The milk you add to make a batter is as important as the other ingredients. Add too much, and you may find that your mixture loses its thickness and becomes less like a batter and too watery. Veteran TV chef Mary Berry says she adds only a little milk to the eggs and flour to start, whisking that up before gradually adding the rest of the milk. She also recommends not using full-fat milk. If that's all you have, she suggests mixing it with water to thin it out. The lower fat content in the batter results in the puddings being lighter and rising so that they become lovely and crispy too.

Try this Yorkshire pudding recipe by mixing 2 cups of all-purpose flour with 4 large eggs and ⅔ cup water. When you add a cup of whole milk, do so gradually. You want the liquid to be fully mixed in before you add any more. Keep whisking the batter until the consistency is like heavy cream. It should be thick without being stodgy. You're not making a cake here. Sifting the flour can also make whisking easier and add air into the batter. 

Getting the ratio of eggs wrong

No two Yorkshire pudding recipes are the same, and the right one for you depends on how you like them to turn out. TV chef James Martin adds a whopping 8 eggs for every 8 ounces of flour, along with a pint of milk. It's by whisking in the egg that you get lots of air in your final batter too. And this is important if you want your puddings to rise. Get the ratio of eggs wrong, and you're repeating a mistake that plenty of home cooks make. You might decide that keeping everything equal works best.

You can also play around with the amount of egg yolks and egg whites you add. It stands to reason that a batter with more yolks is going to be richer and one with a greater amount of whites will create a lighter pudding. It's probably more important to get the number of whole eggs right rather than focus on separating them. However many eggs you add, the most popular method is to crack the eggs into a well in the flour and whisk these in before adding any milk. You can also beat the eggs first before adding them to the flour.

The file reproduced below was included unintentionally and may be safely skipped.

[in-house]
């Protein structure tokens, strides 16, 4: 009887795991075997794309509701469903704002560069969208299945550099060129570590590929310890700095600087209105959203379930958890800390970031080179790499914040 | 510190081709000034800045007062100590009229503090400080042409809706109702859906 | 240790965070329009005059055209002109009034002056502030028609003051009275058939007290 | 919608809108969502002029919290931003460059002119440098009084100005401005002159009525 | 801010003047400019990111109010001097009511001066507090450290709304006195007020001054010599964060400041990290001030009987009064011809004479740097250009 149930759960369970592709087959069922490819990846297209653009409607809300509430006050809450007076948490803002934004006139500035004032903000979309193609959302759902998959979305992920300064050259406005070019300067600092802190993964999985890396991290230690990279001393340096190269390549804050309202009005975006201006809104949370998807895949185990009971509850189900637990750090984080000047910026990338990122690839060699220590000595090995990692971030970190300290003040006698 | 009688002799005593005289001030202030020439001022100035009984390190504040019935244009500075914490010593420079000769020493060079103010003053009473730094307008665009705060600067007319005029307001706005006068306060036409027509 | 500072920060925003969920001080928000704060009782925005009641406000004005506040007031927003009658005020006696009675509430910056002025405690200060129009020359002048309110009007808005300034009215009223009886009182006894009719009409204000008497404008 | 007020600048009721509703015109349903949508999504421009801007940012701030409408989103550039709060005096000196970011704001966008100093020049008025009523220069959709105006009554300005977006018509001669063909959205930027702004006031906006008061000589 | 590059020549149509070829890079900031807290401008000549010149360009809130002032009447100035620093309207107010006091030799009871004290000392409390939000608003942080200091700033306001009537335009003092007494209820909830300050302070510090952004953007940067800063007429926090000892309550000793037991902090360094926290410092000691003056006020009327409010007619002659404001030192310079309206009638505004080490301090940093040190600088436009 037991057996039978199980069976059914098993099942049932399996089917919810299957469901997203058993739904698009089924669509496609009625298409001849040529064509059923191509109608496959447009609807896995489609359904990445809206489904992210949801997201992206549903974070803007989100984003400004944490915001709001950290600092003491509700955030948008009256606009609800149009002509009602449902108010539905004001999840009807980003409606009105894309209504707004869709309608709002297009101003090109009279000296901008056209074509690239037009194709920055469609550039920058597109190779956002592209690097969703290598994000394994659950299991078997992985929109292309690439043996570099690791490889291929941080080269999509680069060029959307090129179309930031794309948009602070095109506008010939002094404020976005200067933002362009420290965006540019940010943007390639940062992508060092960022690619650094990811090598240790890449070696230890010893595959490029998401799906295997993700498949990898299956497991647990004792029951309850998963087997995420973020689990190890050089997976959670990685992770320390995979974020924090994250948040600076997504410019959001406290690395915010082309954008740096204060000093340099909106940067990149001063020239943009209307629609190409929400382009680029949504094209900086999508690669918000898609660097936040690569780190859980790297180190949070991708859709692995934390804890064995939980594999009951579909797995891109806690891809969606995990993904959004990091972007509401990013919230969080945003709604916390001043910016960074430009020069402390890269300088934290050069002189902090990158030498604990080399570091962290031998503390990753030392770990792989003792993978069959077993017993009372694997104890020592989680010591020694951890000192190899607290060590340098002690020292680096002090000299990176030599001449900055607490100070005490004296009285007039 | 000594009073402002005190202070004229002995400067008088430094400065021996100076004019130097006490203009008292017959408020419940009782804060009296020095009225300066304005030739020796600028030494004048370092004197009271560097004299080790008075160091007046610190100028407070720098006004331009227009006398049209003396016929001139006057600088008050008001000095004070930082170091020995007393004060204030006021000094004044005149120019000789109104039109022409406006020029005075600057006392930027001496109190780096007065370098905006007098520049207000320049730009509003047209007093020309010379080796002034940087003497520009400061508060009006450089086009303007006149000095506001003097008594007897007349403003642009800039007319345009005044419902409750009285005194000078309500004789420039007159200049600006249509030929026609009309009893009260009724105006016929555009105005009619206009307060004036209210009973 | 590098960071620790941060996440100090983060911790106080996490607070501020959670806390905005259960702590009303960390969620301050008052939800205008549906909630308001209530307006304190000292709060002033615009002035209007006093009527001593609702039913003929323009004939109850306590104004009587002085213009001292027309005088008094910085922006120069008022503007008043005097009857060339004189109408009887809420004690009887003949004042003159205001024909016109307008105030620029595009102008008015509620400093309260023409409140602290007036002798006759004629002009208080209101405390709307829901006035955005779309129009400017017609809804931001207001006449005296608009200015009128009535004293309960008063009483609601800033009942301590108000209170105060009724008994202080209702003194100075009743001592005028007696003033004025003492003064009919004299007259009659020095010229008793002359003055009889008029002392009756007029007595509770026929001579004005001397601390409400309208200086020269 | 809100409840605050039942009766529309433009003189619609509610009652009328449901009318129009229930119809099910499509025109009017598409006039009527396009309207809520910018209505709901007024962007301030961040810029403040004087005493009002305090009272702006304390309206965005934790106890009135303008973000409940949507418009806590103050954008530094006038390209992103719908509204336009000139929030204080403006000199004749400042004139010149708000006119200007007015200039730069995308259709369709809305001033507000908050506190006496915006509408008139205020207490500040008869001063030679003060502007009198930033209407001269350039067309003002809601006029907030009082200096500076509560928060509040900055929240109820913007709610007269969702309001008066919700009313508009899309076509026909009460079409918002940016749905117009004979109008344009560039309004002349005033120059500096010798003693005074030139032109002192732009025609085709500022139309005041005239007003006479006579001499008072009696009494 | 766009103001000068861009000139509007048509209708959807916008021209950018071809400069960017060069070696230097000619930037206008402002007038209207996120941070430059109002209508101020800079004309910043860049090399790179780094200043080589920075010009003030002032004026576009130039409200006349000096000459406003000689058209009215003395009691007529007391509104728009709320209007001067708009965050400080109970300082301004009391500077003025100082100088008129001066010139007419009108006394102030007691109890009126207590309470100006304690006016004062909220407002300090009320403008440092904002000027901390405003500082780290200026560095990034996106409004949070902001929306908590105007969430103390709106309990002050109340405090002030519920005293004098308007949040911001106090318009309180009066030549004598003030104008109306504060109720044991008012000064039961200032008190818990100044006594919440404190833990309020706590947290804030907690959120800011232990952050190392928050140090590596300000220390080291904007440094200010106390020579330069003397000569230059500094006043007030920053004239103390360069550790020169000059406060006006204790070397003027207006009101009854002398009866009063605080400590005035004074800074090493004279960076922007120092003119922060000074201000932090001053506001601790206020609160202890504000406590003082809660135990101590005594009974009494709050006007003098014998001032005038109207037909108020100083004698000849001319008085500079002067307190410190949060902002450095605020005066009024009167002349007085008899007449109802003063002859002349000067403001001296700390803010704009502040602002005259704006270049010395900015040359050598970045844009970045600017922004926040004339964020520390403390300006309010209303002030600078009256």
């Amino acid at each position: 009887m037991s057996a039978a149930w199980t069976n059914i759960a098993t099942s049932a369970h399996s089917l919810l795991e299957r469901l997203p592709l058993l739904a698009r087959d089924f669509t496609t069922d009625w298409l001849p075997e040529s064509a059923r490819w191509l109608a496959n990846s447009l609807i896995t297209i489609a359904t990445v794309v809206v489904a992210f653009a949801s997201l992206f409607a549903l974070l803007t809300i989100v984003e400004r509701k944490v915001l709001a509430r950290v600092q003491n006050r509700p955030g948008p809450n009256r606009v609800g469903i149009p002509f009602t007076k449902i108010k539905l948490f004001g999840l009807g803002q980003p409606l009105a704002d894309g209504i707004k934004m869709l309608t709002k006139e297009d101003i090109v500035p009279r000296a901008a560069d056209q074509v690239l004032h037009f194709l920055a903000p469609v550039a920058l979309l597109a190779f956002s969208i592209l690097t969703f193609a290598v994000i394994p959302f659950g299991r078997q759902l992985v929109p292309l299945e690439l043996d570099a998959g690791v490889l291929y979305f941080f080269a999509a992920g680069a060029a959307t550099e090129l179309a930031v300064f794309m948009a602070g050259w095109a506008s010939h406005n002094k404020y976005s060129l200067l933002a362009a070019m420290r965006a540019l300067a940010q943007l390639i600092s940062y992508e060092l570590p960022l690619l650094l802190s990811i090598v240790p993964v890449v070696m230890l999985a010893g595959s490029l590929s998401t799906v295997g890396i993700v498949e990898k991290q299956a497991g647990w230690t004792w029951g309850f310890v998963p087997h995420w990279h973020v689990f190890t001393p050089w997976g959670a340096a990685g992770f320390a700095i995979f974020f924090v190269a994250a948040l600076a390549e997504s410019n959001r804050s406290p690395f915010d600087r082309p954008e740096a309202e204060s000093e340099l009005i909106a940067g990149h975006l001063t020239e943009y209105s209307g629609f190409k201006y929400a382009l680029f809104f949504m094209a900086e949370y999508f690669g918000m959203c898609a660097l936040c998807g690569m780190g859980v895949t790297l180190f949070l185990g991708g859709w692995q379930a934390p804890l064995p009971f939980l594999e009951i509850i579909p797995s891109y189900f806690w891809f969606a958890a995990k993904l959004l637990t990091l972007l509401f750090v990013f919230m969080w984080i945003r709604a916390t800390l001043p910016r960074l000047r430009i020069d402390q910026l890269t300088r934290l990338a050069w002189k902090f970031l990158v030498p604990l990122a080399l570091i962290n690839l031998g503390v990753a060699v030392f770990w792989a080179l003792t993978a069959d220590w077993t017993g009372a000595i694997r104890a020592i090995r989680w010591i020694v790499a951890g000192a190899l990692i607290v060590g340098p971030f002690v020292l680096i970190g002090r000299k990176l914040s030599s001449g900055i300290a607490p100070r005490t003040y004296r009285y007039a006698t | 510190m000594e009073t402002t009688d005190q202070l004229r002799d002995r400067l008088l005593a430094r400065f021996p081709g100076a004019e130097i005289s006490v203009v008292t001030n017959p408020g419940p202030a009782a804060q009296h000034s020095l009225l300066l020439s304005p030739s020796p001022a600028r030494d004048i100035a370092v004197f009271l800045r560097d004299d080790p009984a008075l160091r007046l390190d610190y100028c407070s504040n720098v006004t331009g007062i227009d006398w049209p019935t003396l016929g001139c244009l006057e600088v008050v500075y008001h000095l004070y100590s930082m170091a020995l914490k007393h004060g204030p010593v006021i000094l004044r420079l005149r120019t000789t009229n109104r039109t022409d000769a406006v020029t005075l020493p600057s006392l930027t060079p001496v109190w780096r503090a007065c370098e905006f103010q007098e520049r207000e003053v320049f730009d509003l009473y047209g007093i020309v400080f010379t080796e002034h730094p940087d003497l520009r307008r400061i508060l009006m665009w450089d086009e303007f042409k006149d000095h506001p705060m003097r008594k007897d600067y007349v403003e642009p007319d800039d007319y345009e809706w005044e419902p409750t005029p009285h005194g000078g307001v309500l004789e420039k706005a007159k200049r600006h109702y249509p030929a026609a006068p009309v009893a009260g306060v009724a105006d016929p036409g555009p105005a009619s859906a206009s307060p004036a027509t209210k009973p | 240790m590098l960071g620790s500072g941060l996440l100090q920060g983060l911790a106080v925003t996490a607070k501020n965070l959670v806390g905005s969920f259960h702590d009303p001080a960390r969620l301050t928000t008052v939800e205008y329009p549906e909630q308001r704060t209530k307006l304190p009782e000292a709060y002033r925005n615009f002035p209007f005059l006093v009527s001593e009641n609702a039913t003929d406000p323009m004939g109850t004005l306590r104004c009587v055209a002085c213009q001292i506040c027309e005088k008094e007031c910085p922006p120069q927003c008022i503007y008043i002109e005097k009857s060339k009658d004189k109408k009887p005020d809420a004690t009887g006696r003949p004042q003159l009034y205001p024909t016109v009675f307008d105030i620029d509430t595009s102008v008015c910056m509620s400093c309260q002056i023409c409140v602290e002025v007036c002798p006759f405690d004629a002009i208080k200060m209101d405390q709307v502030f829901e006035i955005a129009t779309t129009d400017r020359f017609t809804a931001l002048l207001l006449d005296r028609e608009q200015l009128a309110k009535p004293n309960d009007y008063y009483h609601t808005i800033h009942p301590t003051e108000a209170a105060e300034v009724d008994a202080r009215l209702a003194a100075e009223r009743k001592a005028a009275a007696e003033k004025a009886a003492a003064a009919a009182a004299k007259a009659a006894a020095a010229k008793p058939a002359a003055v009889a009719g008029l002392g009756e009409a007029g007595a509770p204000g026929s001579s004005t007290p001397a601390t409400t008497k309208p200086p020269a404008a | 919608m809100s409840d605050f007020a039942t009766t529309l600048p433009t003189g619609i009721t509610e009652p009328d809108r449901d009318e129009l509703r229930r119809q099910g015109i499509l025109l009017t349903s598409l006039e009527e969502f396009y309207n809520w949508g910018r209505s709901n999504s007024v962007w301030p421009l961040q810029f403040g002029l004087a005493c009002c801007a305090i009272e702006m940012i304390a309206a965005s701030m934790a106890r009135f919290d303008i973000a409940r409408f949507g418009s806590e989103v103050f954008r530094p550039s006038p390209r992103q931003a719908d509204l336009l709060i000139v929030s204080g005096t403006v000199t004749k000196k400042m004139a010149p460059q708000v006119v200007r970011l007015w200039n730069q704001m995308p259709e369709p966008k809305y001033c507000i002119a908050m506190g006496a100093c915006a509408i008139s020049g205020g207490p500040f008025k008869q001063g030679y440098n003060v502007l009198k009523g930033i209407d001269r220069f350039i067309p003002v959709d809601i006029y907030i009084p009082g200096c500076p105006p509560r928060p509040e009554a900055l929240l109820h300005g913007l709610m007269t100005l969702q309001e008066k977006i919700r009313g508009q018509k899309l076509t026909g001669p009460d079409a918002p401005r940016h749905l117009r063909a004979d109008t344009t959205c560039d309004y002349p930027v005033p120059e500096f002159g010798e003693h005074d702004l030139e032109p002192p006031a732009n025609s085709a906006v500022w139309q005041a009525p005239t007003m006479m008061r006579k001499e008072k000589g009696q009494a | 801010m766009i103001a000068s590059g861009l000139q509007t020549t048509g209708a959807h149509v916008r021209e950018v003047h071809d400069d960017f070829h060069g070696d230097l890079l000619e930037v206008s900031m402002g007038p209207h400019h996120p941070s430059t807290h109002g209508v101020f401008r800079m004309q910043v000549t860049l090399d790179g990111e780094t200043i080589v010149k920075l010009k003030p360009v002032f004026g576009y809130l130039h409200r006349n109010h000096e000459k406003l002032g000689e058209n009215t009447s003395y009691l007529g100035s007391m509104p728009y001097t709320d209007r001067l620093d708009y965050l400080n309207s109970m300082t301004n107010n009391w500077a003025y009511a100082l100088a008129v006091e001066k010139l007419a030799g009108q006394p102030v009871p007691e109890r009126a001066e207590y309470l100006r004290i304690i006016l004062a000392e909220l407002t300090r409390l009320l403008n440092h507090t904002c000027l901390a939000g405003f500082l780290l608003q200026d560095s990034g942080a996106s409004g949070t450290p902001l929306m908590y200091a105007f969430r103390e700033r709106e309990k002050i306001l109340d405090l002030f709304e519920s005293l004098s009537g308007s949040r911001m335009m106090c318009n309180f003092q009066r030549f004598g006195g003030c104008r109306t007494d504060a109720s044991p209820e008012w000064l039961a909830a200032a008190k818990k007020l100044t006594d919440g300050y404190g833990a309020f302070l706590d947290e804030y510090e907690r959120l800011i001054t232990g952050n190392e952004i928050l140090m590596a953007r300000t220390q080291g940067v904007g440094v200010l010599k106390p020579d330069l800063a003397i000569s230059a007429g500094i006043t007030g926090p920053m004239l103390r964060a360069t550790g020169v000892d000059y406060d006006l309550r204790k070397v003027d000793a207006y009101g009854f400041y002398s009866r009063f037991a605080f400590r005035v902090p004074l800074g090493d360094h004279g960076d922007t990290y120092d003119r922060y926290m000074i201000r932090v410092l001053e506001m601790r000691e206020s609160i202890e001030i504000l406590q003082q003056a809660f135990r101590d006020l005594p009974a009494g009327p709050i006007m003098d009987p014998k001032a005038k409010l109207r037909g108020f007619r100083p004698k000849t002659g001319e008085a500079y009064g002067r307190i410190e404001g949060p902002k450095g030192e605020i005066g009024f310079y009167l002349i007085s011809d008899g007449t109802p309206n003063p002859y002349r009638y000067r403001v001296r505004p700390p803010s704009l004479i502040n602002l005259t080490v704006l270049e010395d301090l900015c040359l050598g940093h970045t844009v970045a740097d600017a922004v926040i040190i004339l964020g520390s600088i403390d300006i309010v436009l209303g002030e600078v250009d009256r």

Creating a lumpy batter

You don't have to be muscly to make a good batter, but you do have to put in a little work. Take out any frustrations with a batter whisking workout. Don't stop until you've whipped it into a smooth and silky mixture. And don't be using a small bowl for this. Grab a large bowl so that the eggs, flour, and milk have room to combine, and you can beat the floury lumps out of it. The best way to do this is with a good-quality balloon whisk.

Whichever order you add the ingredients, the aim is the same: no floury lumps. Another reason for vigorously whisking the batter until it's velvety is to get some air into the mixture. You want your Yorkshire puddings to rise, right? And no, you can't take a shortcut by using your mixer. You need to do this by hand so that the flour doesn't become too tough in the batter. When you think it's good to go, dip a tablespoon into your mix and pull it out. If the batter coats the back of the entire spoon with no lumps, then it's ready.